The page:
Classic cars are gaining attention due to their nearly 500 percent returns over the past decade, outpacing art and wine by more than 100 percent, as reported by the Knight Frank Luxury Investment Index.
“Passion funds,” mostly known for investments in art portfolios, have been around since about 2006, with classic car passion funds coming on the scene about five years ago, said Enrique Liberman, partner, Bowles Liberman & Newman. Liberman is a transactional attorney who specializes in luxury asset investment funds. “Ten years ago, classic cars were looked at as collectibles, but now people are recognizing them as an asset class,” he said.
He has been seeing a lot of interest in new car funds lately, with many inquiries coming from first-time fund managers, typically classic car collectors or dealers. Clarifying the term “fund,” Liberman explained that “a fund has a person or group that comes up with a structure and terms and offers it, whereas an investment collective is when a group of people come together and decide collectively on the [investment] terms.”
Under the radar
Generally, car funds keep a very low profile, Liberman said, raising funds through their own connections and registered broker-dealers. “When you have a fund, you need to be very careful of what can and cannot be said,” he explained, referring to regulatory restrictions. “You can’t solicit on a website.” Another reason for staying under the radar is to not alert the marketplace.
“Dealers will want top dollar if you advertise what you have in your collections, and buyers prefer to buy from other collectors, not investors or funds,” he said. Fund investment approaches vary widely, Liberman said. Strategies include a focus on make, such as Ferrari, or on restoration or geographic arbitrage (buying in certain countries and selling elsewhere for a higher price). The Rolling Art Fund 1, by Rolling Art Advisors, is a private equity fund, now fundraising for $50 million to $100 million, focused on limited-production classic sports cars. It is only for accredited investors.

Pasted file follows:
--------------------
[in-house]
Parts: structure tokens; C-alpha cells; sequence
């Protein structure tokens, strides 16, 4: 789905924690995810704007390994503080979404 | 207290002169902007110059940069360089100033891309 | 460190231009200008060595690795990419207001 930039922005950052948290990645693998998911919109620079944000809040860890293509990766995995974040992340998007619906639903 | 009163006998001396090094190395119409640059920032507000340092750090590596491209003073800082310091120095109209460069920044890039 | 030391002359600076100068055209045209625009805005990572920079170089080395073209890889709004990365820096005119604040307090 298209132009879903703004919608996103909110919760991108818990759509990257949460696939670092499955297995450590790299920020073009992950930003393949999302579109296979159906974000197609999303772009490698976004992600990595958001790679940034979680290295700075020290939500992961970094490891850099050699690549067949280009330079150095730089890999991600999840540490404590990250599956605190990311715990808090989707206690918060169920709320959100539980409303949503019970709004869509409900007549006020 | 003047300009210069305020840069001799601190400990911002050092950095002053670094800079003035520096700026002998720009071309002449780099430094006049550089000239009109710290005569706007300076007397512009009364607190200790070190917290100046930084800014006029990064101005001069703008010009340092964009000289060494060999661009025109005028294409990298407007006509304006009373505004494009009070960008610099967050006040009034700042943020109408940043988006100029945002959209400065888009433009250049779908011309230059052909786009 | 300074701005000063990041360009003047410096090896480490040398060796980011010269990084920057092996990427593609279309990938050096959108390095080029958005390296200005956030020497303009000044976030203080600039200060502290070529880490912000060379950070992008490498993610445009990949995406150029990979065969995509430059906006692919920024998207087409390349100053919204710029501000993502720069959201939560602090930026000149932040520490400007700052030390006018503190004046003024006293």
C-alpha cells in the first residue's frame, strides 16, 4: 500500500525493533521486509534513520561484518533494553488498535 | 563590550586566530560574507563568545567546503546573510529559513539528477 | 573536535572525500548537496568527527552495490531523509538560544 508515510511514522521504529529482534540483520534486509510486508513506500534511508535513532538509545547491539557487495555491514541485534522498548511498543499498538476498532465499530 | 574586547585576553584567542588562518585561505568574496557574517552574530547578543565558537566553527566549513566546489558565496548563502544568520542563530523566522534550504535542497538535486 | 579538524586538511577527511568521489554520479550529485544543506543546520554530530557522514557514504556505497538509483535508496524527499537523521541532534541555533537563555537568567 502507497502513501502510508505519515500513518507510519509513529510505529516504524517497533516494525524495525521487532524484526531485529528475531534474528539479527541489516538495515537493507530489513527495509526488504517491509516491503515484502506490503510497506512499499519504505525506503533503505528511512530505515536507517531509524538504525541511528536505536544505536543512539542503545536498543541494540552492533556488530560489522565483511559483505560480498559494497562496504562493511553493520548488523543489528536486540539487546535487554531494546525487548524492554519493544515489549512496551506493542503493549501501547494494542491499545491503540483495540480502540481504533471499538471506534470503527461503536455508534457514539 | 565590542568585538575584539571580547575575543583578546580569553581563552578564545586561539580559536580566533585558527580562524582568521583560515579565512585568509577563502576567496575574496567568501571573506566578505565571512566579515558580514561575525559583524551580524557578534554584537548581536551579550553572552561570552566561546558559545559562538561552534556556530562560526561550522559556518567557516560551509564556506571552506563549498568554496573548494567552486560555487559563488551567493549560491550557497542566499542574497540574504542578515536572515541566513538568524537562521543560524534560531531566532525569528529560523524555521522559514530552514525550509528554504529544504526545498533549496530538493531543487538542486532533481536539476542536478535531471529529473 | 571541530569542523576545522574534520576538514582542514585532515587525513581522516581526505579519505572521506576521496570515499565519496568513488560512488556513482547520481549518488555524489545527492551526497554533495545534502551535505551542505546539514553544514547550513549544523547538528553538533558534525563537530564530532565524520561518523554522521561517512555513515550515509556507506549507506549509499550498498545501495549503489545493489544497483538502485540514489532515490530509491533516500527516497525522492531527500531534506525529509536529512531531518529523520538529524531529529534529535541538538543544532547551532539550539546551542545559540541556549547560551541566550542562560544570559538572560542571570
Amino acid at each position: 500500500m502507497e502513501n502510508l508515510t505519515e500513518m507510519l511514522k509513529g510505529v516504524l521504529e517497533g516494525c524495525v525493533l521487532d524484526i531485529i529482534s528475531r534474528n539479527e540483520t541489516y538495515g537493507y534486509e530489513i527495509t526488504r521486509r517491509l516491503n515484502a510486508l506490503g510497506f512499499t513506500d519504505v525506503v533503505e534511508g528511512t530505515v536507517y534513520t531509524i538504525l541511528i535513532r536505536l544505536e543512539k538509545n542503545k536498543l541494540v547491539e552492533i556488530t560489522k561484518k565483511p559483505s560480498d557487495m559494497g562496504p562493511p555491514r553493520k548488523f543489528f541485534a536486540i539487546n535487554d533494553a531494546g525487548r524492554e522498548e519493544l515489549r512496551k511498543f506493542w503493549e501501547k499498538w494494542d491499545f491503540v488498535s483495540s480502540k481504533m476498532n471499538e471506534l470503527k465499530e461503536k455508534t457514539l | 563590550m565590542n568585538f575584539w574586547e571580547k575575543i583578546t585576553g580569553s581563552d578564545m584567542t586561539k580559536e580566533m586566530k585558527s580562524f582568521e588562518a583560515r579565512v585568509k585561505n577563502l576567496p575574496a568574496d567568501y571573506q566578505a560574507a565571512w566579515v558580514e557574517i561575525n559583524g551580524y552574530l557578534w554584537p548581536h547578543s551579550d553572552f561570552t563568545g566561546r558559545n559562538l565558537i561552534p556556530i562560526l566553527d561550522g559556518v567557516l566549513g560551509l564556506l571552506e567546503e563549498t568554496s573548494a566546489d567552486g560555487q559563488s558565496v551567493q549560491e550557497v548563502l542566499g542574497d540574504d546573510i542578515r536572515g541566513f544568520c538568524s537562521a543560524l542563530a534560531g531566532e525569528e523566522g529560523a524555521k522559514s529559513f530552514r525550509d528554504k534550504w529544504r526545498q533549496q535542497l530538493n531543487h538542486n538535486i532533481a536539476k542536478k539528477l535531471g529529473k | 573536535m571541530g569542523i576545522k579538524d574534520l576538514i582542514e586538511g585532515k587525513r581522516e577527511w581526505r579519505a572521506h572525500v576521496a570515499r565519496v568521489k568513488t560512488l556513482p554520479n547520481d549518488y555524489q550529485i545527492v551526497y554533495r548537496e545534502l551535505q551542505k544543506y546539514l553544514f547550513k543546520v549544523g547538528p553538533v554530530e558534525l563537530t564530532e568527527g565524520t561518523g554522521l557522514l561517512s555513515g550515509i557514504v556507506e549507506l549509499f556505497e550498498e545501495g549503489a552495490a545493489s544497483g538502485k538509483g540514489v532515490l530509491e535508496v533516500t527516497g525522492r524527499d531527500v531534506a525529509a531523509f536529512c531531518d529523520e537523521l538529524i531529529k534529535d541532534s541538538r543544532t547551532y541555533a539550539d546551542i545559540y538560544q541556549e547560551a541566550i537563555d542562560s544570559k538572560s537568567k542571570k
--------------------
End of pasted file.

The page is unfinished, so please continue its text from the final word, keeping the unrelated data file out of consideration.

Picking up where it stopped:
“In my decades of doing this, I’ve never seen collector cars recognized so universally as alternate assets and works of art.”
“A few years ago, we noticed the growth in demand and interest in [investing in] art,” said co-founder Joshua Wekstein, an attorney with a longstanding interest in historic sports cars. “We view these cars as art, and we want to have museum-quality pieces in our portfolio.”
Rolling Art Advisors co-founder Marc Sharinn is an attorney with investment funds experience who collects classic sports cars. To establish proof of concept, the founders started a test portfolio of five cars in 2013. Their strategy is to choose cars of limited production (under 500 units), with engineering, mechanical and/or historical significance; a handmade craftsman component; and provenance (documented history).
In less than three years, the overall value has increased more than 100 percent, Wekstein said.
Another private placement fund now in fundraising is Chrome Strategies Investments, managed by Chrome Strategies Management. Co-founder and fund manager Steve Linden is a well-known vintage auto appraiser, broker and author who has specialized in the classic car market for 30 years. His fund’s strategy is to look at specific auto nuances and attributes that other collectors and investors are overlooking.
“I’ve seen trends come and go, and we don’t want to focus on one particular marque,” he said.
“In my decades of doing this, I’ve never seen collector cars recognized so universally as alternate assets and works of art,” Linden said, explaining why the time is right for this type of investment vehicle. “We are seeing record prices set at major auctions and a record-setting run-up in values, with cars going to every imaginable point across the globe.”
In the last three to five years, the volume of global purchases and shipments has exploded, he said, driven by new investors, as opposed to casual collectors.
“I’m getting a lot of inquiries from investors, and I saw a need to offer and develop a diversified portfolio product,” Linden added. “I often tell people, ‘If you think you can invest in one car, that’s gambling. It’s like buying just one stock.'”
— By Deborah Nason, special to CNBC.com